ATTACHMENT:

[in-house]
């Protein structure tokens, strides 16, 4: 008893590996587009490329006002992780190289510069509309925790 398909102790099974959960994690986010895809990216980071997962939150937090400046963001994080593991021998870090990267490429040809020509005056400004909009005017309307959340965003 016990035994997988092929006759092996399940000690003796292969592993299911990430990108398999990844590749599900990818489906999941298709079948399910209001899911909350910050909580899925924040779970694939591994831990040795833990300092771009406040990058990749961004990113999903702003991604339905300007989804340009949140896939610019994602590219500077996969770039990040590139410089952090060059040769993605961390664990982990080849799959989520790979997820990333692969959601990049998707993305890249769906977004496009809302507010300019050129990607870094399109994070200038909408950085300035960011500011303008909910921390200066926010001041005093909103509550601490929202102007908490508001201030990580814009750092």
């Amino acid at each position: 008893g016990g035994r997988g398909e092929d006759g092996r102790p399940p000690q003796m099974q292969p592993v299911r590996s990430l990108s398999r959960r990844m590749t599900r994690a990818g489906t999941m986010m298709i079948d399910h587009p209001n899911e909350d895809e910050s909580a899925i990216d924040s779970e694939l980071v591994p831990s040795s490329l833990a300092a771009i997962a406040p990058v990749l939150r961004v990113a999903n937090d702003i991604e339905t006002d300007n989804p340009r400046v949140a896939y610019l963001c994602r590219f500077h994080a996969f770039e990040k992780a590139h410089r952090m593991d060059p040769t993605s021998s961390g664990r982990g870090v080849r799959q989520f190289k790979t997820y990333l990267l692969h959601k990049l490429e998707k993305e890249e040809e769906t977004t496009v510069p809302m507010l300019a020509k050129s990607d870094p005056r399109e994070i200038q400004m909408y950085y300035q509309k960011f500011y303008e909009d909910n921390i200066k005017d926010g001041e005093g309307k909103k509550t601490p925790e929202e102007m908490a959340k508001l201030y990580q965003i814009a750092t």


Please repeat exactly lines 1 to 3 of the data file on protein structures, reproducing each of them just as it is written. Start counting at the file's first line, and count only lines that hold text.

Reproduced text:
[in-house]
């Protein structure tokens, strides 16, 4: 008893590996587009490329006002992780190289510069509309925790 398909102790099974959960994690986010895809990216980071997962939150937090400046963001994080593991021998870090990267490429040809020509005056400004909009005017309307959340965003 016990035994997988092929006759092996399940000690003796292969592993299911990430990108398999990844590749599900990818489906999941298709079948399910209001899911909350910050909580899925924040779970694939591994831990040795833990300092771009406040990058990749961004990113999903702003991604339905300007989804340009949140896939610019994602590219500077996969770039990040590139410089952090060059040769993605961390664990982990080849799959989520790979997820990333692969959601990049998707993305890249769906977004496009809302507010300019050129990607870094399109994070200038909408950085300035960011500011303008909910921390200066926010001041005093909103509550601490929202102007908490508001201030990580814009750092």
């Amino acid at each position: 008893g016990g035994r997988g398909e092929d006759g092996r102790p399940p000690q003796m099974q292969p592993v299911r590996s990430l990108s398999r959960r990844m590749t599900r994690a990818g489906t999941m986010m298709i079948d399910h587009p209001n899911e909350d895809e910050s909580a899925i990216d924040s779970e694939l980071v591994p831990s040795s490329l833990a300092a771009i997962a406040p990058v990749l939150r961004v990113a999903n937090d702003i991604e339905t006002d300007n989804p340009r400046v949140a896939y610019l963001c994602r590219f500077h994080a996969f770039e990040k992780a590139h410089r952090m593991d060059p040769t993605s021998s961390g664990r982990g870090v080849r799959q989520f190289k790979t997820y990333l990267l692969h959601k990049l490429e998707k993305e890249e040809e769906t977004t496009v510069p809302m507010l300019a020509k050129s990607d870094p005056r399109e994070i200038q400004m909408y950085y300035q509309k960011f500011y303008e909009d909910n921390i200066k005017d926010g001041e005093g309307k909103k509550t601490p925790e929202e102007m908490a959340k508001l201030y990580q965003i814009a750092t």